21. Showing any other symptoms of insanity

So, which of those classic errors can you spot in my favourite extracts below? (And in case anyone comes across this blog randomly and has missed the point of this competition: these are all deliberately bad and every spelling etc error is intentional ... All extracts are printed with kind permission of the authors, and no payment for their talent and creativity will be forthcoming.)

From Jo F:
"I ain't got round to typing it yet. Me and computers don't get on. I don't know how many words it is but it's two whole exercise books of gripping action."

From Tara M:
"This fiction novel will be transforming your sole and make you glad to be life. This is a novel of the triumph of love and beauty and hope and goodness and the importance of friendship over an evil appliance of governments, religions and corporations, to control your brain and make you do what they want."

From Neil W:
"'John, the roses look really good this year.' Then Mary said, 'It must be the fertilizer,' then she winked at John and he smiled.' Not every author can right good dialogue but as you can see from the above this novel will be filled with some good dialogue."

From Andrea R:
"I think this innovative technique will appeal to the millions out there who hear voices." and "Don't be the agent who passes on the next JK Rowling. I've attached a cute photo where I dressed Pepper up as a giraffe and pasted a star made out of construction paper on her head."

From Sandra P:
"The Gore of Edna is my debut novel of 250k words. (I know you don't normally handle fiction but this sci-fi/detective/romcom/thriller is bound to change your mind). I would say it sits somewhere between Agatha Christie and AA Milne."

From Ebony McK,
in huge pink type: "Dear author, I know u r not an agent or and editor, but I am sooooo tired and frustrated at getting 20+ rejections per day." and "I know I was born 2 b a writer. Eva since I was 3 my mom said I had a wonderful imaginashun" and "My storey is a book for children from 2 to 102" and "I know allot about the industry because I have loads of riting and publsihing credits from Lulu and inunivers and publish america and I know I am on my way."

From Sarah McG:
"The last 46 pages of my book show Bob the fairy in many different social situations. Every time he is nice to a troll, it explodes, making Fairyland a kinder and cleaner place. Finally, on the last page, all the fairies follow Bob's example and explode the remaining trolls. Children will love this book so much they will hardly notice their being taught a lesson. Plus, the mixture of fairyland and exploding trolls should be exciting for both boys and girls."

From Daniel H:
"You also say 15% but I presume this is negotiable?" and "My new book, Dragon Fairy (The Dragon Fairy Chronicles vol 1) is just the book you need to make your little agency a world-wide success - it's exciting, it's funny (if I say so myself! Lol!) and perfect for any readers aged 8 to 108" and "So far I've only written two 'chapters' ... I will send you what I've written so far and also some ideas I had about how you might want to go about selling it (I'm very creative ... so I thought it wouldn't do any harm to help you a bit)"

And here is Moniza's wonderful entry in its entirety:

To whom it may concern,

Even though you are a very busy agent, I would be eternally grateful if you would take some time out of your extremely busy day to consider my query. This is my first attempt at getting published, but I have written for many school magazines and my friends and extended family love to read my stories! My debut novel has been described as "Jane Austen with sex!" by Dr. Roger Lim, my physics professor. I personally feel my writing style is a combination of Audrey Niffenegger and Charlotte Bronte with a touch of Stephen King.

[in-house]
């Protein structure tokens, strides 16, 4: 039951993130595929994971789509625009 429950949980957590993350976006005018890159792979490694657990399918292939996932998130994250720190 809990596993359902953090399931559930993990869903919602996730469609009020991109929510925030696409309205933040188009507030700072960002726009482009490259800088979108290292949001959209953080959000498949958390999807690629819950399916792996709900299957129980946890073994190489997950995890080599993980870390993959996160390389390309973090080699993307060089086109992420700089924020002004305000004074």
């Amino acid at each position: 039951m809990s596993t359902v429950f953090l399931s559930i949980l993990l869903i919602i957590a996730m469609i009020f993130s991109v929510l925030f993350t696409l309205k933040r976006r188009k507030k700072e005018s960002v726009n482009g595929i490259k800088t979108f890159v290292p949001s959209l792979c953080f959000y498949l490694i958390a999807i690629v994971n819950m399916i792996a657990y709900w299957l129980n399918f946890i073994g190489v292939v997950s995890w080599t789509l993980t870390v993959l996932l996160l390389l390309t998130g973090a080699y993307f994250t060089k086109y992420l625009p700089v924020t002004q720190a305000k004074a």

My fictional novel is about the pathos of love and the tragedy of an indomitable attraction that can never come to fruitation. It is called "Love in the Pulpits", a heady tale of love and deceit featuring a Dashing Catholic Priest and a Virginal Protestant Girl. Tom Hammy, a quietly handsome priest falls irresistably in love with the blonde and stunning Genna Gables when he sets eyes on her. But there's is a love that can never be, in a society torn by religious strife and prejudice. Like two moths to a flame, they are drawn to each other though they must burn and perish. Melinda Striufe, an austere widow observes their story from afar and harbours a deep and dark secret.

The town is ravaged by an earthquake that throws their lives into turmoil and leaves them unable to cope with the impending death of their loved ones. Can they overcome the evil machinations of Melinda Striufe and her lesbian lover? It is a question they MUST answer before the earthquake hits and irrevocably DESTROYS everything.

Love in the Pulpits is a 607 page fictional novel, set in 18th century England. I have attached the last three chapters to this query because the first few are not as enjoyable. Please note that chapter 27 takes place after the earthquake has hit and trapped Glenda under a statue of Baby Jesus. I am also willing to send you a hardcopy of my manuscript (including sketches of my characters). I'll include a home-baked muffin free of charge :)!! I hope to hear from you very very soon!


Well done, Moniza! Please email me on and let me know which one of my books you'd like and an address to post it to. I have a feeling you're in Singapore ...

Thank you so much to everyone who took the trouble to enter. You've brilliantly absorbed all the horrible mistakes that unpublished authors make. Trouble is, there are far too many aspiring authors out there who simply aren't getting the message about the crappiness of submission standards. So, your mission, should you choose etc etc etc, is to go out into the world and spread the word. Getting published means getting it right - right book, to right publisher in right way.

I was quite disappointed by one thing, though. No one wrote their query in rhyme. Maybe you think no one would be so stupid, but as readers of this blog know ... I once, er, did.